One truism of investing is to follow the lead of those who are building wealth. This chart reveals the foundation of the wealth of the top 1% and the next 9%; business equity, i.e. ownership of enterprises. Compare the assets boxed in red:
The wealthiest households’ primary wealth is businesses and shares in businesses. The bottom 90% depend on the family residence as a store of wealth, and on debt as a means of funding asset purchases and consumption.
Primary residences were once a reliable store of wealth–a store that was accessible to working families who were willing to pinch pennies and save up a down payment.
But now that housing has been financialized and globalized, it is prone to boom and bust cycles like every other risk-on financialized asset. Unfortunately, recent history shows that many middle-class households bought homes at the top and rode the post-bubble burst down.
Those fortunate enough to own homes in bubble-prone regions may benefit from speculating in housing, but playing this speculative game requires cashing out at the top of the bubble–something few have the knack for.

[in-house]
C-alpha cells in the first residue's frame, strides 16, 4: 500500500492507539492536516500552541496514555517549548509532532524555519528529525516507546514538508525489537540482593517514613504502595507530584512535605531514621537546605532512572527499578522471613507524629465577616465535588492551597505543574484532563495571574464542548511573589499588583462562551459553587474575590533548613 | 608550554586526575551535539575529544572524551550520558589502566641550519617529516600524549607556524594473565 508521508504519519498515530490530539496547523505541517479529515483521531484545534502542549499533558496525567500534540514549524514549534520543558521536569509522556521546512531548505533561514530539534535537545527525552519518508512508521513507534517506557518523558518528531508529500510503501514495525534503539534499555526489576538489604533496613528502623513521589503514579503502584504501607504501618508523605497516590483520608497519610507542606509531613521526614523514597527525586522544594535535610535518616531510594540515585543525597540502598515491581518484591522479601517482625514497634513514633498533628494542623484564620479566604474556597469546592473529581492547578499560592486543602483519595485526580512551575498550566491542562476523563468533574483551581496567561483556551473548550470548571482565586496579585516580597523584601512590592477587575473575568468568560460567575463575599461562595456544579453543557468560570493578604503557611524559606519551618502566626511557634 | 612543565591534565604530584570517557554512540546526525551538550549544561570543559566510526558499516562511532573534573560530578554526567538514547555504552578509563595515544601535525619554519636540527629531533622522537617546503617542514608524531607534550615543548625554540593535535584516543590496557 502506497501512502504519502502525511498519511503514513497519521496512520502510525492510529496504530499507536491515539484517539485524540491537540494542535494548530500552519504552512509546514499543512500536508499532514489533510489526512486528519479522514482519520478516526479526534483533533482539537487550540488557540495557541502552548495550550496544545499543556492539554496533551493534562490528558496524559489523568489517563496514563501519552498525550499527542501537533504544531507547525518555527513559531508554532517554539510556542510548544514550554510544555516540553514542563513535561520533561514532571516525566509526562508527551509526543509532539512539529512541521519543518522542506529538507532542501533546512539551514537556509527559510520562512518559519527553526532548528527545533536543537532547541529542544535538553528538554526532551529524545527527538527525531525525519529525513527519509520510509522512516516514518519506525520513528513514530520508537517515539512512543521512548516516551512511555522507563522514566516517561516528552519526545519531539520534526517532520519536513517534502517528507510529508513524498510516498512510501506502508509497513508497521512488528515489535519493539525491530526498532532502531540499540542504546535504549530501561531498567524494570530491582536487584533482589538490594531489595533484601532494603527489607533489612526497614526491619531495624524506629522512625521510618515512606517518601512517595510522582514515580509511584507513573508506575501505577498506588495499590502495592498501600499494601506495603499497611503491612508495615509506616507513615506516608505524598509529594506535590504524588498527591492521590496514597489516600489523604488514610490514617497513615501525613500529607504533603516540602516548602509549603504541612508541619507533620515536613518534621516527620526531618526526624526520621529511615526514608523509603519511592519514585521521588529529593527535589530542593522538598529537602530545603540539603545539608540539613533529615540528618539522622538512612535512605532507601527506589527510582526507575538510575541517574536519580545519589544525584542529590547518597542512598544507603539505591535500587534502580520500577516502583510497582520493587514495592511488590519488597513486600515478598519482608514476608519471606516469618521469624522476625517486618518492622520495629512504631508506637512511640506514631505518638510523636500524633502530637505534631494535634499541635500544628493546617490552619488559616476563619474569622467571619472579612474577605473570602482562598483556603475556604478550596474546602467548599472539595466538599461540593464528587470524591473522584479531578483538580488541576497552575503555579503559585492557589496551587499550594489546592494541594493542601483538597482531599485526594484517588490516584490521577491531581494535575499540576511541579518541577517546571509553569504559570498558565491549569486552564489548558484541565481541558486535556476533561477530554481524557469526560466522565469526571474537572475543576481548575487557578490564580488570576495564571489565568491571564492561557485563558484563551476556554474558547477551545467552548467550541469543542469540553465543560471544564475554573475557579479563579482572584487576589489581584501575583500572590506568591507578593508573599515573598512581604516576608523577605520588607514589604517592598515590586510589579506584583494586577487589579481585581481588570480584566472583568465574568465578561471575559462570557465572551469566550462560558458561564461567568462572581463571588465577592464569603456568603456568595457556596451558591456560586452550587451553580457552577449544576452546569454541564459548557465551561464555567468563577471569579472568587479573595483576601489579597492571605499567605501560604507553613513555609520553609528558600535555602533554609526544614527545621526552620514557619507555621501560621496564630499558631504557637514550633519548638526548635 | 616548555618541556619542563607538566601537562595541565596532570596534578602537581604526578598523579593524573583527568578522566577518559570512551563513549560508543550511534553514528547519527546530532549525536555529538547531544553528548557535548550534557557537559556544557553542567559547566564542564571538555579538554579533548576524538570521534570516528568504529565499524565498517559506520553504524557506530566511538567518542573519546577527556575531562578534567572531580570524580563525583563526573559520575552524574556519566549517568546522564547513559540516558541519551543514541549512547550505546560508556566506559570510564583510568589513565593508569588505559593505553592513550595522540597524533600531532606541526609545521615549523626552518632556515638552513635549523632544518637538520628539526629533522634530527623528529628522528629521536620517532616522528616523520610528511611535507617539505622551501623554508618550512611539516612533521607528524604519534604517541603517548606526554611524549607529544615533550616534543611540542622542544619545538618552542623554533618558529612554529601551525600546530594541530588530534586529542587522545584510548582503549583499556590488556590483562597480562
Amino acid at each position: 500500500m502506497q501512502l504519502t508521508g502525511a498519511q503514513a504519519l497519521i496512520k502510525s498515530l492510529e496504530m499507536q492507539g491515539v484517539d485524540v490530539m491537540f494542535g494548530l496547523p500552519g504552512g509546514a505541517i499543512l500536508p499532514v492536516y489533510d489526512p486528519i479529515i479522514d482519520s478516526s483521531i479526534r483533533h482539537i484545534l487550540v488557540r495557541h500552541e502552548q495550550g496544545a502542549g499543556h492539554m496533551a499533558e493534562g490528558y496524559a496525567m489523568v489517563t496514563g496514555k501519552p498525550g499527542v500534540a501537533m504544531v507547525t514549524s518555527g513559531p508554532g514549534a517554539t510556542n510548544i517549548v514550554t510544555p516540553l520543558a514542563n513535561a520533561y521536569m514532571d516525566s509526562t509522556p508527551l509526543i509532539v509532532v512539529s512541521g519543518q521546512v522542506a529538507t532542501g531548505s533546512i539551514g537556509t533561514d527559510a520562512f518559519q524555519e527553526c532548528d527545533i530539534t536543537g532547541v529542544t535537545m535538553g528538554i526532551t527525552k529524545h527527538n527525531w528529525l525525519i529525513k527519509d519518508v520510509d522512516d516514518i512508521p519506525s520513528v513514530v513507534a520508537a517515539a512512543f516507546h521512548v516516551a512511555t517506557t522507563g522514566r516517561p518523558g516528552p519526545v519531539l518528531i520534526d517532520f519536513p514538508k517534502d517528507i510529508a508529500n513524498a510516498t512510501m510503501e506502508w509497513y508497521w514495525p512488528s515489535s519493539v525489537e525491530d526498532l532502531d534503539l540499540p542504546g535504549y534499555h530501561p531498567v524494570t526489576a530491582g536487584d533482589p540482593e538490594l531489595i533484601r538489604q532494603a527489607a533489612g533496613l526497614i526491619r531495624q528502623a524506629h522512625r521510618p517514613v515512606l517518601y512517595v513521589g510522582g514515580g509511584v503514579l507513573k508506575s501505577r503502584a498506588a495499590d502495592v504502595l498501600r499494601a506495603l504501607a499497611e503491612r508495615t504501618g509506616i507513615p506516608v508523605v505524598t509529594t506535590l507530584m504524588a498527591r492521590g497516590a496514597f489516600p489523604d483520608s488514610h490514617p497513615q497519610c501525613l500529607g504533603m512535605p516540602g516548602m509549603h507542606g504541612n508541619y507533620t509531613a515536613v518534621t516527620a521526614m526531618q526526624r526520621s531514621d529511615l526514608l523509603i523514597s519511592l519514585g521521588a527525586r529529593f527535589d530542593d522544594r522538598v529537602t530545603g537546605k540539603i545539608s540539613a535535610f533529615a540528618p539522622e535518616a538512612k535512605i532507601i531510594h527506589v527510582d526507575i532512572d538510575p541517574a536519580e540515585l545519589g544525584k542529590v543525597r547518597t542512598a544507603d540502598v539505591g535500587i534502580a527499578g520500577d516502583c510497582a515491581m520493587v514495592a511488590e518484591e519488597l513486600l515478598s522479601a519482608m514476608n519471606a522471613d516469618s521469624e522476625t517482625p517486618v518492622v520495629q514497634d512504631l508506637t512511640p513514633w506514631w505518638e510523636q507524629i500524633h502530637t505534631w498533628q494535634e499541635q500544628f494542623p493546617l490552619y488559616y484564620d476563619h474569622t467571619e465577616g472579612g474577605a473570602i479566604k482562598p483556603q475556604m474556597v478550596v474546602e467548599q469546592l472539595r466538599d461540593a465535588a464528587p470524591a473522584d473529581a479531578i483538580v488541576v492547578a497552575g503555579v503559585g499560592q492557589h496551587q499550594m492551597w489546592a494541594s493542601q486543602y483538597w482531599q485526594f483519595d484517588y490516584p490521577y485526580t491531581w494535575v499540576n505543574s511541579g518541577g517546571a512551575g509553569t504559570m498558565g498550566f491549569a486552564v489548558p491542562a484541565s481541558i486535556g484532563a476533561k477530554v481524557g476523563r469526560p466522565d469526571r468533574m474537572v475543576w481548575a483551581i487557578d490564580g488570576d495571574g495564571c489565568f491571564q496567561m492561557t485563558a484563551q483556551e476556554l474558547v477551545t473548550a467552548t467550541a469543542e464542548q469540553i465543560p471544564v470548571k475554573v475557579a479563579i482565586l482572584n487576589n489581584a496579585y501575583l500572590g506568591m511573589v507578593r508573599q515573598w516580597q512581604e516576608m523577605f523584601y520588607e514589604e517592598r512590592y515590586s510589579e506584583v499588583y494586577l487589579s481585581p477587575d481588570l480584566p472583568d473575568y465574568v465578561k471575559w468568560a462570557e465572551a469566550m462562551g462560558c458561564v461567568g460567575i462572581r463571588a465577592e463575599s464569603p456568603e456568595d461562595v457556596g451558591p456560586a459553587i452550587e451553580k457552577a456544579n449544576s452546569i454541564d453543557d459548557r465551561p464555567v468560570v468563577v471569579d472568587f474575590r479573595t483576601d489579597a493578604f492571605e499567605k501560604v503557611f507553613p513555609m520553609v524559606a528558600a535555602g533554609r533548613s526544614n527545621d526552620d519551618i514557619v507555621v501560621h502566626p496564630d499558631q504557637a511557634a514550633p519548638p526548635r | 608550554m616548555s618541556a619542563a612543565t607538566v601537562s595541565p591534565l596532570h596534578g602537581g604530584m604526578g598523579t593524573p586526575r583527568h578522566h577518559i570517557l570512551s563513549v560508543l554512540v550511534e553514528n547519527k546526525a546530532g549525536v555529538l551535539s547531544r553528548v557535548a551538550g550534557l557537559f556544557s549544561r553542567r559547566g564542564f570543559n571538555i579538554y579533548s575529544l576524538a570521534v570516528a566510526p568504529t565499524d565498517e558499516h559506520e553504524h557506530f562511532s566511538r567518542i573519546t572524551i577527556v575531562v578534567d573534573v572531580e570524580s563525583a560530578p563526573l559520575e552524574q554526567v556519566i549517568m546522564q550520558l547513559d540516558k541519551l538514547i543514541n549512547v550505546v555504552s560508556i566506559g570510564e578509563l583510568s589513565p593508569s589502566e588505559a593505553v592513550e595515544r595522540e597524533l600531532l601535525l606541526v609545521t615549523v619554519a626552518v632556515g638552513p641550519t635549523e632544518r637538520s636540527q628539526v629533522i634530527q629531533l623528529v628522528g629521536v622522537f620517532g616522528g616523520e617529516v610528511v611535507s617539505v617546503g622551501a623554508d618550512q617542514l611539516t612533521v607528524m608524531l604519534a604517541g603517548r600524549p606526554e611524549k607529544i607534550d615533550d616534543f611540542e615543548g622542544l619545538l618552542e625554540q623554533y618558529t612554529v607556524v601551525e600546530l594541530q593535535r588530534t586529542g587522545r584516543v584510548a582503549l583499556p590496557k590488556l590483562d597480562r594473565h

Building a profitable business isn’t easy. That’s why many of the wealthy let entrepreneurs take the risk of starting businesses and then buy the business for a premium once it has proven to be profitable.
But many entrepreneurs refuse to sell out, preferring to hold their businesses as a family asset that can be passed on to the next generation.
It’s also worth noting that the wealthiest 10% own over 90% of the securities and stocks, 84% of trusts (essentially tax havens) and almost 80% of non-home real estate (i.e. second homes and income-generating properties).
Primary residences represent a mere 10% of the wealthiest 1%’s assets.
The key take-away: focus on owning income-producing assets, not a primary residence. The second key take-away:
Don’t finance your assets with debt; finance your income-producing assets with savings and sweat equity, not borrowed money.
It is not accidental that the wealthiest 1% hold very modest levels of debt.